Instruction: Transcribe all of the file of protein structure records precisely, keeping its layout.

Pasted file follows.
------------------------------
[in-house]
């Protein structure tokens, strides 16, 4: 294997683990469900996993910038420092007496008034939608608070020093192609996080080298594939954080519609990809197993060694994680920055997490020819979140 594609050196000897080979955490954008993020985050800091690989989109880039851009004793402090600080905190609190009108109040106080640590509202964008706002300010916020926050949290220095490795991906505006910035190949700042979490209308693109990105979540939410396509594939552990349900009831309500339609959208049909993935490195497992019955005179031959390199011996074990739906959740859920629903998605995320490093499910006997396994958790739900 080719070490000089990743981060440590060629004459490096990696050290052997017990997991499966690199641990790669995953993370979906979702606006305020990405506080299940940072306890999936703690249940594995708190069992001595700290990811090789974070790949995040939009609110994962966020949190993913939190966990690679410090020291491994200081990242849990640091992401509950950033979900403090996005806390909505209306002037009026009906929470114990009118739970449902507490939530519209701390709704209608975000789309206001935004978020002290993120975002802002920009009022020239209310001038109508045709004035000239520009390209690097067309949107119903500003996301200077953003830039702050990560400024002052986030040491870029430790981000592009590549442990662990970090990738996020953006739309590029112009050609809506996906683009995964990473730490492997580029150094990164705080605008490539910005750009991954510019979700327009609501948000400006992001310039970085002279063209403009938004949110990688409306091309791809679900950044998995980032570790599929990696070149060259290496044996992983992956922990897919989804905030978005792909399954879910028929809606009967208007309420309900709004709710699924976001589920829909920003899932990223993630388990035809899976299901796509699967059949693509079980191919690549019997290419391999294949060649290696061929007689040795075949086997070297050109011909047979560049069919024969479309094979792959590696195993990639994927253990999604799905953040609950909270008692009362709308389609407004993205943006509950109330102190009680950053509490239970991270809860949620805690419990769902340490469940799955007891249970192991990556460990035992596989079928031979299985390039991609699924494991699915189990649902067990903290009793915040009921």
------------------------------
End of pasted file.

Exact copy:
[in-house]
């Protein structure tokens, strides 16, 4: 294997683990469900996993910038420092007496008034939608608070020093192609996080080298594939954080519609990809197993060694994680920055997490020819979140 594609050196000897080979955490954008993020985050800091690989989109880039851009004793402090600080905190609190009108109040106080640590509202964008706002300010916020926050949290220095490795991906505006910035190949700042979490209308693109990105979540939410396509594939552990349900009831309500339609959208049909993935490195497992019955005179031959390199011996074990739906959740859920629903998605995320490093499910006997396994958790739900 080719070490000089990743981060440590060629004459490096990696050290052997017990997991499966690199641990790669995953993370979906979702606006305020990405506080299940940072306890999936703690249940594995708190069992001595700290990811090789974070790949995040939009609110994962966020949190993913939190966990690679410090020291491994200081990242849990640091992401509950950033979900403090996005806390909505209306002037009026009906929470114990009118739970449902507490939530519209701390709704209608975000789309206001935004978020002290993120975002802002920009009022020239209310001038109508045709004035000239520009390209690097067309949107119903500003996301200077953003830039702050990560400024002052986030040491870029430790981000592009590549442990662990970090990738996020953006739309590029112009050609809506996906683009995964990473730490492997580029150094990164705080605008490539910005750009991954510019979700327009609501948000400006992001310039970085002279063209403009938004949110990688409306091309791809679900950044998995980032570790599929990696070149060259290496044996992983992956922990897919989804905030978005792909399954879910028929809606009967208007309420309900709004709710699924976001589920829909920003899932990223993630388990035809899976299901796509699967059949693509079980191919690549019997290419391999294949060649290696061929007689040795075949086997070297050109011909047979560049069919024969479309094979792959590696195993990639994927253990999604799905953040609950909270008692009362709308389609407004993205943006509950109330102190009680950053509490239970991270809860949620805690419990769902340490469940799955007891249970192991990556460990035992596989079928031979299985390039991609699924494991699915189990649902067990903290009793915040009921």